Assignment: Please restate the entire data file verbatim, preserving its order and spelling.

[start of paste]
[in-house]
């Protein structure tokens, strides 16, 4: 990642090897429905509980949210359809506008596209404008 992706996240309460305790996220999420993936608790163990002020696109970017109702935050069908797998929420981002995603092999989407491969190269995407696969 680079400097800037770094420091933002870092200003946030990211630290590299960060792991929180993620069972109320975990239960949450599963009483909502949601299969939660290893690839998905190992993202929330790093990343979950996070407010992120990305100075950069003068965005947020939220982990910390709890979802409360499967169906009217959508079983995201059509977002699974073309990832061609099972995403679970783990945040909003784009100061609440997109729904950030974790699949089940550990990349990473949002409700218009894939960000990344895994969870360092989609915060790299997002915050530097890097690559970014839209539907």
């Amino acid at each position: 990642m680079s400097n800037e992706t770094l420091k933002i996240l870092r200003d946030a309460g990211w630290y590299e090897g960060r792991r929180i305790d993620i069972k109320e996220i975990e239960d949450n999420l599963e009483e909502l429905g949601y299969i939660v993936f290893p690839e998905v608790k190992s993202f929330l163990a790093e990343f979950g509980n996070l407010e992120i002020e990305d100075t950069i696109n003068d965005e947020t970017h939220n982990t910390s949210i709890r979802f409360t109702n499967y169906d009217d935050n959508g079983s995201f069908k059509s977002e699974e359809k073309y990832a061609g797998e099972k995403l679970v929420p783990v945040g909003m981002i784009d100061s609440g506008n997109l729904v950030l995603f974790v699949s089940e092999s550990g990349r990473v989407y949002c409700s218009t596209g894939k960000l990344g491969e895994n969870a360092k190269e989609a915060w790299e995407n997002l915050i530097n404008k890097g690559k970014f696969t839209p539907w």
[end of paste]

[in-house]
């Protein structure tokens, strides 16, 4: 990642090897429905509980949210359809506008596209404008 992706996240309460305790996220999420993936608790163990002020696109970017109702935050069908797998929420981002995603092999989407491969190269995407696969 680079400097800037770094420091933002870092200003946030990211630290590299960060792991929180993620069972109320975990239960949450599963009483909502949601299969939660290893690839998905190992993202929330790093990343979950996070407010992120990305100075950069003068965005947020939220982990910390709890979802409360499967169906009217959508079983995201059509977002699974073309990832061609099972995403679970783990945040909003784009100061609440997109729904950030974790699949089940550990990349990473949002409700218009894939960000990344895994969870360092989609915060790299997002915050530097890097690559970014839209539907």
């Amino acid at each position: 990642m680079s400097n800037e992706t770094l420091k933002i996240l870092r200003d946030a309460g990211w630290y590299e090897g960060r792991r929180i305790d993620i069972k109320e996220i975990e239960d949450n999420l599963e009483e909502l429905g949601y299969i939660v993936f290893p690839e998905v608790k190992s993202f929330l163990a790093e990343f979950g509980n996070l407010e992120i002020e990305d100075t950069i696109n003068d965005e947020t970017h939220n982990t910390s949210i709890r979802f409360t109702n499967y169906d009217d935050n959508g079983s995201f069908k059509s977002e699974e359809k073309y990832a061609g797998e099972k995403l679970v929420p783990v945040g909003m981002i784009d100061s609440g506008n997109l729904v950030l995603f974790v699949s089940e092999s550990g990349r990473v989407y949002c409700s218009t596209g894939k960000l990344g491969e895994n969870a360092k190269e989609a915060w790299e995407n997002l915050i530097n404008k890097g690559k970014f696969t839209p539907w």